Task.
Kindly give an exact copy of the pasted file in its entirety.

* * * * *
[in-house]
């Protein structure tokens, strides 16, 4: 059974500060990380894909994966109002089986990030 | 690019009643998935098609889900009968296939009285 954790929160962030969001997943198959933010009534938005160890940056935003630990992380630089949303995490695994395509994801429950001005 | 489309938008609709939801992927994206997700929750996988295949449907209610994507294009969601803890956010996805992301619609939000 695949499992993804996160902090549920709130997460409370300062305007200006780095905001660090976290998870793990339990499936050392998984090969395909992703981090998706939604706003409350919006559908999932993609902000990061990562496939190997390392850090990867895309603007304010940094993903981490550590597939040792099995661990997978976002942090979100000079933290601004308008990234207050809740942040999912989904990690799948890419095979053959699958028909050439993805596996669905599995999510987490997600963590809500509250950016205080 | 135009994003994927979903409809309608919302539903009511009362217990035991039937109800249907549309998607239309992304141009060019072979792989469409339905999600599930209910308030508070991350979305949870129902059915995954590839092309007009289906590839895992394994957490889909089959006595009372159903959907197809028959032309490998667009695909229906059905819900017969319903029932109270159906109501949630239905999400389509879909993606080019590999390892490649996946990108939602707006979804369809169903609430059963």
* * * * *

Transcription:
[in-house]
């Protein structure tokens, strides 16, 4: 059974500060990380894909994966109002089986990030 | 690019009643998935098609889900009968296939009285 954790929160962030969001997943198959933010009534938005160890940056935003630990992380630089949303995490695994395509994801429950001005 | 489309938008609709939801992927994206997700929750996988295949449907209610994507294009969601803890956010996805992301619609939000 695949499992993804996160902090549920709130997460409370300062305007200006780095905001660090976290998870793990339990499936050392998984090969395909992703981090998706939604706003409350919006559908999932993609902000990061990562496939190997390392850090990867895309603007304010940094993903981490550590597939040792099995661990997978976002942090979100000079933290601004308008990234207050809740942040999912989904990690799948890419095979053959699958028909050439993805596996669905599995999510987490997600963590809500509250950016205080 | 135009994003994927979903409809309608919302539903009511009362217990035991039937109800249907549309998607239309992304141009060019072979792989469409339905999600599930209910308030508070991350979305949870129902059915995954590839092309007009289906590839895992394994957490889909089959006595009372159903959907197809028959032309490998667009695909229906059905819900017969319903029932109270159906109501949630239905999400389509879909993606080019590999390892490649996946990108939602707006979804369809169903609430059963």